Before there was television, radio ruled supreme as the entertainment hub in homes across the country. Now that video and movies are readily available on our computers, television sets, and even our phones, can audio still provide us with good entertainment choices? The answer is a resounding YES! Here are four podcasts that will have you pausing Netflix and turning up your mp3 player.
If you’re a fan of zombie fiction, such as The Walking Dead, World War Z, or Dead Snow, this is the podcast for you. We’re Alive follows the story of a group of survivors, led by three soldiers, as they struggle to stay alive in Los Angeles where the dead once again walk among us. The zombies themselves are formidable opponents in that they are not the slow, shambling ghouls of The Walking Dead or George A. Romero films. Part old-time radio drama, part modern horror tale, the show focuses on the personal lives of the survivors as much as their fight with zombies. While at times the melodrama can get a bit thick, overall it’s an engrossing story with great production quality.
Taking a slightly different approach, Pseudopod is more audiobook than audio drama. Each week, Pseudopod features a new short story read by a narrator. This is a horror podcast, and the stories are often not for the faint-of-heart, but if you’re a fan of the genre, there is no excuse not to give it a listen. While new, often unknown writers provide the bulk of the show’s content, they will occasionally have classic horror tales written by such luminaries as H.P. Lovecraft, M.R. James, and Charles Dickens. The host of the show, Alasdair Stuart, provides insightful commentary on the themes of each story at the end. In fact, if you’re not a fan of horror fiction when you start listening, the great selection of stories and Stuart’s essays will soon have you eagerly awaiting each new episode.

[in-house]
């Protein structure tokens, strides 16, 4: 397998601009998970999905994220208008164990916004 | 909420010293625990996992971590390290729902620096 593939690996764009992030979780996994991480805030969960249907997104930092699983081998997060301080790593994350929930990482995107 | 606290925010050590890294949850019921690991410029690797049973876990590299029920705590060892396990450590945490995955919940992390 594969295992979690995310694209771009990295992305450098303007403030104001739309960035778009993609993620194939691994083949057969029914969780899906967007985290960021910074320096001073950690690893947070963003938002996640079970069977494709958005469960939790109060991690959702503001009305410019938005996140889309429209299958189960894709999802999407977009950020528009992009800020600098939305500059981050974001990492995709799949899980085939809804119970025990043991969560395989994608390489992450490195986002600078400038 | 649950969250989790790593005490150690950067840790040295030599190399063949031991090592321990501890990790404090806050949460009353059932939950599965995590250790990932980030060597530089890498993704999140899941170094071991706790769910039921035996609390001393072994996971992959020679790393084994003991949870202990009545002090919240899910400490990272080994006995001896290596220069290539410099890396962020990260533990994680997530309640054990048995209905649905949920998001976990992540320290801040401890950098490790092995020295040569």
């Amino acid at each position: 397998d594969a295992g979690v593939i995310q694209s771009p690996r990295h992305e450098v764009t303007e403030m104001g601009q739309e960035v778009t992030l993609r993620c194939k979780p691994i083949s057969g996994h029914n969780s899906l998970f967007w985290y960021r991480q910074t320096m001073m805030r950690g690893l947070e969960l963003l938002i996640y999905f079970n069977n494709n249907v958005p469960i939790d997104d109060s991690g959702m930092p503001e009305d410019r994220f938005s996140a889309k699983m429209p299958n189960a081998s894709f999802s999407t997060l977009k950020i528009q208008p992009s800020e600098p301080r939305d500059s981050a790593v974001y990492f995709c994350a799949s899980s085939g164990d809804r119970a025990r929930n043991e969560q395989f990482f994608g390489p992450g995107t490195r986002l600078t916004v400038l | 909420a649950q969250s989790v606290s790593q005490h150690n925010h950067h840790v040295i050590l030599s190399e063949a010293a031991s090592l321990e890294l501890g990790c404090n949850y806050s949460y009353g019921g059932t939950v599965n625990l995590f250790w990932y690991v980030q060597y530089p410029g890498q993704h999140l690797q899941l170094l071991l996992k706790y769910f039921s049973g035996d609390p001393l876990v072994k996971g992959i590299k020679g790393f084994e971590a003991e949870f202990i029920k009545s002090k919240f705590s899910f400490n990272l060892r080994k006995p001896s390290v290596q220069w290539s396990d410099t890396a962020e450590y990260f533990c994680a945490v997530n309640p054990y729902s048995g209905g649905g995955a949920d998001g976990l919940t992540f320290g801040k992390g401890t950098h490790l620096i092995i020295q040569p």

Hosting “strange stories, by strange authors, for strange listeners”, Drabblecast features short stories in a broad range of genres and styles. While often employing a straight narrative reading, like Pseudopod, they will occasionally create a full audio production with effects and multiple readers. The “drabble” of Drabblecast is a 100 word story submitted by listeners and read each episode by the host Norm Sherman. With such a diverse selection of stories, you can find the genre of your choosing, or try out something you’ve never heard before.
Welcome to Night Vale
While the other podcasts we’ve looked at either tell one story continuously, or feature a brand new story each episode, Night Vale falls in-between those two extremes. Modeled as a community radio show for the fictional town of Night Vale, it provides news updates and advertisements for the town’s eccentric residents and businesses. In Night Vale, strange occurrences are commonplace and are presented by the show’s narrator, Cecil Baldwin, much the way traffic or weather updates would be in your hometown. It is consistently one of the most original and hilarious podcasts in recent years.
To close out this list, we have to take a look at the original radio productions that inspired so many creators over the years, and continue to inspire the next generation of radio producers. You can find such classic shows as Suspense, Gunsmoke, Dragnet, and Sherlock Holmes at The Internet Archive.